It’s a shocking fact that millions in the UK could be facing a serious cash shortfall in their retirement. In fact, many who have no company pensions and who have made no private preparations could find themselves struggling to live on a basic State Pension of just £8,546 per year. And you only get that much if you have made 35 years of qualifying National Insurance contributions.
But it’s never too late to improve your situation, so here are five things you could do right away that could help you to a more comfortable old age.
Increase your pension contributions
This might sound like an obvious suggestion, but you might say you don’t have any spare cash to contribute to your pension right now. But think of it this way: How many luxuries do you enjoy today which might just leave you short of necessities when you’re older?
Do you spend much going out? Do you have the most expensive multi-channel TV subscription? How about your car — could you save a bit by going for a more economical one, or perhaps using it less? Maybe walk more, or even get a bicycle and improve your fitness into the bargain?
A big mistake I hear many people make is what I think of as doing it the wrong way round. They add up what they currently spend every month and then conclude that there isn’t enough left for their pensions or investments.
How about, instead, starting by adding up all the things you should be doing, and then only spend the cash that’s left on other things. And perhaps do things like allocating all your future pay rises to your pension investments, so you’ll notice it less.
If you have a company pension you can usually make extra contributions to that (which has extra benefits if your employer matches any extra contributions, even only partly), but there are other ways too.
Start a SIPP
Another way is to open a Self-Invested Personal Pension, or SIPP. Most financial providers offer them these days and the annual charges are usually low. A SIPP falls under your standard annual pension allowance, which means you can invest up to £40,000 in the current tax year in total and it’s topped up by the tax you’d normally pay on it as income at source. The allowance is actually reduced for those who earn more than £150,000 per year, but if that includes you then you won’t be needing my suggestions.
The lifetime limit currently stands at £1.03m, though that’s unlikely to be much of a handicap for most of us.
Of course, though you can contribute tax free to a SIPP, all of your eventual pension income is taxable (after a 25% portion that you can take tax free). But you do still have your annual income tax allowance, and you could well be in a lower tax bracket after retirement.
And with a SIPP, you’re in total control and you get to decide where to invest your cash.
Take control of existing pensions
If you want a SIPP and to be able to manage your own investments yourself, you might not necessarily have to start a new one from nothing. You might well have some other pension funds, typically from past employment, and with the change in law a few years ago they can mostly be transferred to a SIPP. So you can kick it off with a decent bunch of cash right from the start.
Some old-style pensions which have protected benefits are still not completely free, but there can be circumstances in which you can get those transferred too.
And before you worry about contribution limits, a transfer doesn’t count against what you’re allowed to invest in a pension each year — the limit only applies to new money.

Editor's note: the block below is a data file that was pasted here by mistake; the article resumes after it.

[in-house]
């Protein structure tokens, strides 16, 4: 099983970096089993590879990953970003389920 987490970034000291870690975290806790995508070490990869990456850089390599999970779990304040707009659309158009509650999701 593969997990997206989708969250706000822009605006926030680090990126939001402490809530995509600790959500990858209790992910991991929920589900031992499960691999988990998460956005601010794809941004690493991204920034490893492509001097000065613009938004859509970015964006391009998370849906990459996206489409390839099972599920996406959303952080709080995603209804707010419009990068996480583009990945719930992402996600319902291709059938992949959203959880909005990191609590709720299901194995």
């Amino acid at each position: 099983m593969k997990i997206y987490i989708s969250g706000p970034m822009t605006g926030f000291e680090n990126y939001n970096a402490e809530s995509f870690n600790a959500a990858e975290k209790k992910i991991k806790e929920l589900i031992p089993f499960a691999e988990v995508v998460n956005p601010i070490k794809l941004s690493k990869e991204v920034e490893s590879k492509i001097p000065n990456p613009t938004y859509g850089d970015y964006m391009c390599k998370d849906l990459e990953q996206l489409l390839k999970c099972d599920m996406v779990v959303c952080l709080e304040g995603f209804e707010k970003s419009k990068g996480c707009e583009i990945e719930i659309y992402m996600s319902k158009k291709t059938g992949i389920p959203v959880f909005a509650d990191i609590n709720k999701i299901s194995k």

Again, once any other pension cash has been consolidated into your own SIPP, you’re free to invest the money however you like.
Start an ISA
Don’t forget that other tax-efficient annual investment wrapper, the ISA. The tax rules differ from those of a SIPP in that you don’t get any tax relief on the cash you put in. But you also don’t pay any tax on any profits you’ve made when you take cash out. So even if you manage to hit the occasional ten-bagger growth stock, the gains will be tax free.
There’s a totally separate annual allowance too, currently standing at £20,000. So if you have the money to invest you can even get a total allowance of up to £60,000 per year by combining a SIPP with an ISA.
And, if you qualify for it, you could even use up to £4,000 of your ISA allowance on a Lifetime ISA (LISA) and have the government top it up with an extra £1,000. You can read more details of LISA rules here.
Invest in shares
But the final decision for any self-managed investment, whether held in a SIPP or an ISA (or just in a plain investment account), is what to invest in.
With cash interest rates so low, I reckon a cash ISA is a complete waste of time — there’s just nobody offering enough to make it worthwhile. And in any case, investing in shares has way outperformed cash in a savings account for a century and more. In fact, one of my favourite statistics is that, according to Barclays‘ annual Equity-Gilt study, £100 invested in UK shares in 1945 would have grown to a massive £179,000 if you’d reinvested all your dividends.
Pension investments should be approached with a long-term perspective, and these days I overwhelmingly prefer solid blue-chip stocks that pay good dividends. If you can put together a portfolio of high-yielding shares, where dividends are well covered by earnings, and are lifted progressively every year, you could have the makings of a very nice retirement nest-egg. And you don’t have to look much beyond the FTSE 100‘s list of biggest companies to find candidates.
Alan Oscroft has no position in any of the shares mentioned. The Motley Fool UK has recommended Barclays. Views expressed on the companies mentioned in this article are those of the writer and therefore may differ from the official recommendations we make in our subscription services such as Share Advisor, Hidden Winners and Pro. Here at The Motley Fool we believe that considering a diverse range of insights makes us better investors.